Some books are harder to write than others.
Last night, I finished the revisions on my May 2014 release, The Heart’s Pursuit. Off it went for the next round of editing. Those should arrive back in my mailbox in early to mid October. I will be anxiously awaiting the editor’s opinion of how the book has changed since the last time she saw it.
This particular novel has a rather checkered past. Life has interrupted it. Other books have delayed it. A change of editors has been thrown into the mix, along with the merging of two publishing houses. Early on, I developed a kind of block about it. I expected things to go wrong. I expected the writing and rewriting and revising to be hard. And when a writer expects something like that, she usually gets it. Groan… Even knowing it was a block and not necessarily reality didn’t make the work easier. Every day I had to will myself to overcome it.
This story had a different title and an entirely different cover back when it was scheduled to be released (which was before the three books in the Where the Heart Lives series). I liked the original title, although I like the new one too. I was never crazy about the original cover they planned to use. And the cover change is one thing that went very right. I’m so grateful the publisher took another look at it because the designer has given me a cover to love, love, love. No doubt about that. This version I’m posting above needs just one minor tweak, and many readers probably wouldn’t notice what I’ve asked to be changed, so I’m not waiting to share.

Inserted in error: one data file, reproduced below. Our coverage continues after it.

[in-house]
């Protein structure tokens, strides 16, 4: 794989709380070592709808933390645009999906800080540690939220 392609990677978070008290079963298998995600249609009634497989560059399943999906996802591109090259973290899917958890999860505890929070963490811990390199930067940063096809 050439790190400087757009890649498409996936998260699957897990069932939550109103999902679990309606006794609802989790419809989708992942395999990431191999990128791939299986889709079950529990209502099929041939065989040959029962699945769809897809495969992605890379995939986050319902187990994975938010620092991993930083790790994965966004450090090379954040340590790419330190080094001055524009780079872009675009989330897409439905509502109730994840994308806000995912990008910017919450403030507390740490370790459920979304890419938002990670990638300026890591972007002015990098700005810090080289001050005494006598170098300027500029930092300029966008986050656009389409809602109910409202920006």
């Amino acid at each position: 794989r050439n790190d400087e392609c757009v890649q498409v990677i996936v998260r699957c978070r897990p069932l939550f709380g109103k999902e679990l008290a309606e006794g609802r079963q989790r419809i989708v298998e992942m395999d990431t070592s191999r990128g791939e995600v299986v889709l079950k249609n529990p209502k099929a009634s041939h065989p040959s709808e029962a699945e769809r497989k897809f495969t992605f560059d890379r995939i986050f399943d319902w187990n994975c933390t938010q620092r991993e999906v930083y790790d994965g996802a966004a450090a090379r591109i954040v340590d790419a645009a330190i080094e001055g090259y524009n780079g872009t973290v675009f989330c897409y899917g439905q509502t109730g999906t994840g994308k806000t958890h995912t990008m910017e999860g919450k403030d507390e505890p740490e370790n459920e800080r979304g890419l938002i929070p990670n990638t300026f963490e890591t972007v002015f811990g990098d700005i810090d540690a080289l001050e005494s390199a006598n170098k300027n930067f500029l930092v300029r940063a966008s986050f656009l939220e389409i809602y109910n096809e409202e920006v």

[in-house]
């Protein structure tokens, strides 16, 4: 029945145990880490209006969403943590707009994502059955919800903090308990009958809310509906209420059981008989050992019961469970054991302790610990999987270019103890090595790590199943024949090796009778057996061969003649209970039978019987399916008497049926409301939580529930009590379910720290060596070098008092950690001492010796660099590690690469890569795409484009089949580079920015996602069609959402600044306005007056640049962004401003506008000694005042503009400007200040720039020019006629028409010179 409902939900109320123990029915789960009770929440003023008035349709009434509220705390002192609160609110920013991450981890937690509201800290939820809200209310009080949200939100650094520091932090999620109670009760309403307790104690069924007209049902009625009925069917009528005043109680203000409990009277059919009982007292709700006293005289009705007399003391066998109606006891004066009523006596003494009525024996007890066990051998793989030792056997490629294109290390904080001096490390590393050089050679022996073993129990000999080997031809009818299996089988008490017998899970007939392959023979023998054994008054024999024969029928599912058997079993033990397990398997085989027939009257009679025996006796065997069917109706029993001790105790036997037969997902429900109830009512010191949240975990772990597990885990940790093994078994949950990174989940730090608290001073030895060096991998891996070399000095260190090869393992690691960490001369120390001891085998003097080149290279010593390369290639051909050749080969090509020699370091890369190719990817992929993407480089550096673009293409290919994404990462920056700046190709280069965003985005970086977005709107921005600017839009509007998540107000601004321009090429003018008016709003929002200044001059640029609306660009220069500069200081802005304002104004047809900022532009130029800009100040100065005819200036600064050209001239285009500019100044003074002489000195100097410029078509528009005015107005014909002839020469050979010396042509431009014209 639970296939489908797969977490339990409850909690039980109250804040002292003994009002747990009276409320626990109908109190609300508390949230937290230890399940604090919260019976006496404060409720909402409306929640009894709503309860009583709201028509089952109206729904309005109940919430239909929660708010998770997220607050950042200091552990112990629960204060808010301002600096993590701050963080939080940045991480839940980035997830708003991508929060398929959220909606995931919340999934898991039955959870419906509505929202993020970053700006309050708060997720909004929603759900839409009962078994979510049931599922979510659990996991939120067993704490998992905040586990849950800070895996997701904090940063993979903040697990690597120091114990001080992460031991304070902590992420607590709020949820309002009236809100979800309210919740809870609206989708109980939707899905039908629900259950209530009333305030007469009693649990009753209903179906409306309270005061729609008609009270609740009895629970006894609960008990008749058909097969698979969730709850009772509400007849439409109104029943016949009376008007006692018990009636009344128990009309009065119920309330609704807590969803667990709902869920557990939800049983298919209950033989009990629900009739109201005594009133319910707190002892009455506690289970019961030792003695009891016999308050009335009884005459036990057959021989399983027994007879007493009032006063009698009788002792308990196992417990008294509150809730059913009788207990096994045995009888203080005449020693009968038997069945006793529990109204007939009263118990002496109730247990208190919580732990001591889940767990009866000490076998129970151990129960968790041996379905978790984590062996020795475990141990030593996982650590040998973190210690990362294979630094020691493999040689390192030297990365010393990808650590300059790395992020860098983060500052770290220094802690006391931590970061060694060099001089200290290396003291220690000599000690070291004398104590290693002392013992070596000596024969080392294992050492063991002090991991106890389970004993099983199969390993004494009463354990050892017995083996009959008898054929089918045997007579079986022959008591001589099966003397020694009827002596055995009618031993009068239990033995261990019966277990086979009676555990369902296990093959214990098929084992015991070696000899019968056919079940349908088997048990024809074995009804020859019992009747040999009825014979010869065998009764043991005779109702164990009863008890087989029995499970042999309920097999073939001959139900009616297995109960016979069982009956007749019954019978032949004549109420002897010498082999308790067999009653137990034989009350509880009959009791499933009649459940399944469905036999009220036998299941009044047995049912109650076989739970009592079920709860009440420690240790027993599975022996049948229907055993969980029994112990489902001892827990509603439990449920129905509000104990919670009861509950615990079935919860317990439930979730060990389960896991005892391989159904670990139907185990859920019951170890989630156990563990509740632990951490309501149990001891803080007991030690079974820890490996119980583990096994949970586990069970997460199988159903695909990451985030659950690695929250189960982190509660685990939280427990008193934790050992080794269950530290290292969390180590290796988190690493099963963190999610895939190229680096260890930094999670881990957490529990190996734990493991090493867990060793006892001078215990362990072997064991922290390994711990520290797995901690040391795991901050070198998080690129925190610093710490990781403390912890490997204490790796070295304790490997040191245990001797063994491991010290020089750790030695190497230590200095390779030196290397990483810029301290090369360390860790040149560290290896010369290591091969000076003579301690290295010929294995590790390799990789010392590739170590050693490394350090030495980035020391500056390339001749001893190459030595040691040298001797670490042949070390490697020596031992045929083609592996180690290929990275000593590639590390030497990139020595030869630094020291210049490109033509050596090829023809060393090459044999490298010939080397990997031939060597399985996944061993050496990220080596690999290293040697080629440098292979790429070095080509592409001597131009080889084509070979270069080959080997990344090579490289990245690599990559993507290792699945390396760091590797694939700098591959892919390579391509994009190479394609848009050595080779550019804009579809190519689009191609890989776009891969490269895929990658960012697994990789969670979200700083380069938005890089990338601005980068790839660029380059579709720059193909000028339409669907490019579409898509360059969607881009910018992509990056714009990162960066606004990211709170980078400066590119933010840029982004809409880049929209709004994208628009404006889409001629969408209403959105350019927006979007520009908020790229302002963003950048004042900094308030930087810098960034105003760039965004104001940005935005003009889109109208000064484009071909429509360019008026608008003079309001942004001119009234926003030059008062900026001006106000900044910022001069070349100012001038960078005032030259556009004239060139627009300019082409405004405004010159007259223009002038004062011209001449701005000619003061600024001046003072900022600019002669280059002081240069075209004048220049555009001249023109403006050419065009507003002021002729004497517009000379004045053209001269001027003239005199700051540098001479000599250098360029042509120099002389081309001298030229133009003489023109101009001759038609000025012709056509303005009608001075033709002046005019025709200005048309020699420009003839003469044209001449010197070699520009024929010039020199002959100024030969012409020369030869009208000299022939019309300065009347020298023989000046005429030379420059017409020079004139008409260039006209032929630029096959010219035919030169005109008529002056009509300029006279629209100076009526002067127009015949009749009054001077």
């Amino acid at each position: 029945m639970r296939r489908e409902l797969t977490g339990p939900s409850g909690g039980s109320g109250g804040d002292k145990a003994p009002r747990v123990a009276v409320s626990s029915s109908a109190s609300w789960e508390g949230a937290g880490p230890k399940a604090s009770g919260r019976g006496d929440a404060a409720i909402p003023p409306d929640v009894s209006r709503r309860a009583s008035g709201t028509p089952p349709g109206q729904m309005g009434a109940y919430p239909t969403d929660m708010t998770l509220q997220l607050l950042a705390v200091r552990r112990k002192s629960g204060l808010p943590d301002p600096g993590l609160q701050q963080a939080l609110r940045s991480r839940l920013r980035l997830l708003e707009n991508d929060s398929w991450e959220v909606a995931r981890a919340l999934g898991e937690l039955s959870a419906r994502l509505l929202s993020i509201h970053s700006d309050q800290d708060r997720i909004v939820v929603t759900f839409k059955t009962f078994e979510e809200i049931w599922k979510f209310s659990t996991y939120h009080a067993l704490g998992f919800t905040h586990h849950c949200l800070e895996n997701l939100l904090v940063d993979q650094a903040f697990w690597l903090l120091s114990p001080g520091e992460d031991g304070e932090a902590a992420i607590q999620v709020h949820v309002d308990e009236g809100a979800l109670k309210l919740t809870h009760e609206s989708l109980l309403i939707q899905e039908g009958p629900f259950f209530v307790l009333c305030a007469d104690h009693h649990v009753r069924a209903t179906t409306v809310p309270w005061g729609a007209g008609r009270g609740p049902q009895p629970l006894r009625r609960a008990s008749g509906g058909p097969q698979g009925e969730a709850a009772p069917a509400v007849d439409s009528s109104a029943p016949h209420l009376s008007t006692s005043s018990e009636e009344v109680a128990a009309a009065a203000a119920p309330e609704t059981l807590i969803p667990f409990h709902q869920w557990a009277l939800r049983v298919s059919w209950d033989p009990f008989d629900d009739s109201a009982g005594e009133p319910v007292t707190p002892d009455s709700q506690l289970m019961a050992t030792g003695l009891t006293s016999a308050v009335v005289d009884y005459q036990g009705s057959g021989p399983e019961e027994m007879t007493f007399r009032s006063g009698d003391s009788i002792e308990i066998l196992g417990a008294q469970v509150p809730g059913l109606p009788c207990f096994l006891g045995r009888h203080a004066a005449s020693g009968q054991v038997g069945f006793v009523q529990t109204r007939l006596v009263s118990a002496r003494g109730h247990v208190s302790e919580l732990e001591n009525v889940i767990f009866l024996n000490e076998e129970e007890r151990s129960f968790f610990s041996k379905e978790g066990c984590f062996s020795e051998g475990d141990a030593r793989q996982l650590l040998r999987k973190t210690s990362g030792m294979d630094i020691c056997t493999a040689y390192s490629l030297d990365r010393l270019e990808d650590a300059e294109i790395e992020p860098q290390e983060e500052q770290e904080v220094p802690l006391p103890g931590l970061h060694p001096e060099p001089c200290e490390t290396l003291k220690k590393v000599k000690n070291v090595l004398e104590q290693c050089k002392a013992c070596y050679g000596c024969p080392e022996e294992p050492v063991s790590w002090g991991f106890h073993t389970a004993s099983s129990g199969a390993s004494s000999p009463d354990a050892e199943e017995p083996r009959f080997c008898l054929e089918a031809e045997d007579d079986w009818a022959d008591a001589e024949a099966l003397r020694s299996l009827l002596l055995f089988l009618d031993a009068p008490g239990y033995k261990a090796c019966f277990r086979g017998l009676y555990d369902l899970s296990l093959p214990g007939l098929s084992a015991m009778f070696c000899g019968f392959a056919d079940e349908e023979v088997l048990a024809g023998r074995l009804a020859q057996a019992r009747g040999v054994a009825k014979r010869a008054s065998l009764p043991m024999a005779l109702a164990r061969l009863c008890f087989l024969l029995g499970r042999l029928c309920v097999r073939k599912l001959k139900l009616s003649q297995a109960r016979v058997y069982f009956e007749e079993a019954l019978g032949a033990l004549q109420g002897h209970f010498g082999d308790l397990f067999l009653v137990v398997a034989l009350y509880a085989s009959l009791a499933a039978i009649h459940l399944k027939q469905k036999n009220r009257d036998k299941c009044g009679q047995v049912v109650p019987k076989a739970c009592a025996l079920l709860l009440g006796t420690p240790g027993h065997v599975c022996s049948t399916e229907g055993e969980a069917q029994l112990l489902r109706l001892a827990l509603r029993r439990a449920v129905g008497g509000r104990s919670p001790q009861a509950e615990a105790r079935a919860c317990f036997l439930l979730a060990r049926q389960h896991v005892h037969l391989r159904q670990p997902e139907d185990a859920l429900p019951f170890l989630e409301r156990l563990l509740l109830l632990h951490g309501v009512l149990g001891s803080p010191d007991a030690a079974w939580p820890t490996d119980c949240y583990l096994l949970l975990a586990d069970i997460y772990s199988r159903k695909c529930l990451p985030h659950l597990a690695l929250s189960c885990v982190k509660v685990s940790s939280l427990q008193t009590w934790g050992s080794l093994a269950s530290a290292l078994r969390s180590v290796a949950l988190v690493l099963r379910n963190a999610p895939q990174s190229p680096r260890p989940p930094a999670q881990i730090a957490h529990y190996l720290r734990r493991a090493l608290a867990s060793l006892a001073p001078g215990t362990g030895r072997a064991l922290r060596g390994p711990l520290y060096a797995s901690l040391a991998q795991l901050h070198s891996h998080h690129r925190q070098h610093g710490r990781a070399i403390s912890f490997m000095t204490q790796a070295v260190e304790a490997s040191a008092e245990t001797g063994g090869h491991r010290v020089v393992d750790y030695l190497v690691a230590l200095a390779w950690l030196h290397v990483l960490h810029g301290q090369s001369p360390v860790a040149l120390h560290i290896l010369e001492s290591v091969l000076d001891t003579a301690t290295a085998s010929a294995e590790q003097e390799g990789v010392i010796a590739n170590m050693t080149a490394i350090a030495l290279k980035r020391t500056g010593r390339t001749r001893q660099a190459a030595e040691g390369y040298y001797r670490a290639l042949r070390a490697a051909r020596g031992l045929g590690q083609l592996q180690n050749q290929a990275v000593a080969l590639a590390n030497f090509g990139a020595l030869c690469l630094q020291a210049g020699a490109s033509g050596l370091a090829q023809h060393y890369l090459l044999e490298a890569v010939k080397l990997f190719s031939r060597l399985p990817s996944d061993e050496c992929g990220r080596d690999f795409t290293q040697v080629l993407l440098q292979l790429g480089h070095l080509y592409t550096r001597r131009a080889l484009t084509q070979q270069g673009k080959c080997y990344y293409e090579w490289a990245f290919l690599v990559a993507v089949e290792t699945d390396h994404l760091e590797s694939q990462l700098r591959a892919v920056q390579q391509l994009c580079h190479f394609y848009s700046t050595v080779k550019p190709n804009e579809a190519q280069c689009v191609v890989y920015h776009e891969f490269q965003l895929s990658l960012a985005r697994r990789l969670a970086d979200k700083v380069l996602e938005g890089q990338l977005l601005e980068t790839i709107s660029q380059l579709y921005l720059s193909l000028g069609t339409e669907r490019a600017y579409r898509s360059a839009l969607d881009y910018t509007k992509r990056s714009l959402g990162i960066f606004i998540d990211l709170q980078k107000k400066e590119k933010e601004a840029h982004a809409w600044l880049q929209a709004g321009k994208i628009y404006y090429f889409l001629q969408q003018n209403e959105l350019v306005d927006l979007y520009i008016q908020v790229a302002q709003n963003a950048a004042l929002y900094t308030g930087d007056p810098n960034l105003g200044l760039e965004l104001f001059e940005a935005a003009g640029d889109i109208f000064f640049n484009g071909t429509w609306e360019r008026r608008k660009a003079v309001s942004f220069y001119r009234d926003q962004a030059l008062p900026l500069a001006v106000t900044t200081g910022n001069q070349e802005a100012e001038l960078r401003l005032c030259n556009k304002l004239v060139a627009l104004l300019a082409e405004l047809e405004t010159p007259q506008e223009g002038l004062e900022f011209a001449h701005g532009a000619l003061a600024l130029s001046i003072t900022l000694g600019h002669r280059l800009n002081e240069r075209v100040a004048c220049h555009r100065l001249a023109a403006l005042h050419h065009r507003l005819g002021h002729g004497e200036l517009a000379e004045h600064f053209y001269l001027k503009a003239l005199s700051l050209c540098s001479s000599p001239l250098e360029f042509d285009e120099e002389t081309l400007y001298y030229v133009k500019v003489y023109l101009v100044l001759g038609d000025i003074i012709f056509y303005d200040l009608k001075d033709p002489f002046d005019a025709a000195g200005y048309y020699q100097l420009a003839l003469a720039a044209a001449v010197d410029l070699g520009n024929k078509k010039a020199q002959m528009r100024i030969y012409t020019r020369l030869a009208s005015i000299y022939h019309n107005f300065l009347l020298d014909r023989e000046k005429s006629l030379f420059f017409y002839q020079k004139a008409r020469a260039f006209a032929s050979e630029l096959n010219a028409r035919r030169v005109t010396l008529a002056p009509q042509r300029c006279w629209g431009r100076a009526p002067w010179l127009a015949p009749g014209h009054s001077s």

Back in 1999, I struggled in a HUGE way as I wrote The Shepherd’s Voice. I was suffering burnout, and every moment at the computer was torture. Months and months of torture. It felt like I had to rip each and every word out of my chest to get it on paper. When I turned the book in, I thought it the worst tripe ever written. Even when the revisions were light and the editors proclaimed their love for the story, I still didn’t believe it was any good. I felt disconnected from it.
Fast forward to 2000 when the book released and I began to get lots of reader mail and great reviews. Still had no confidence in it. Fast forward some more to 2001 when The Shepherd’s Voice won the RITA Award for Best Inspirational Romance. Only then, finally, did I begin to believe it might not be as bad as I feared.
What that experience taught me was that I can’t rely on my “feelings” about a book to judge if my writing is good or horrid. I have to rely on my craft and my “storyteller’s gut” and try to let the feelings go.
Still, even knowing I can’t trust my feelings doesn’t mean I won’t be waiting on pins and needles to hear my editor’s thoughts about The Heart’s Pursuit. That’s just the nature of the beast.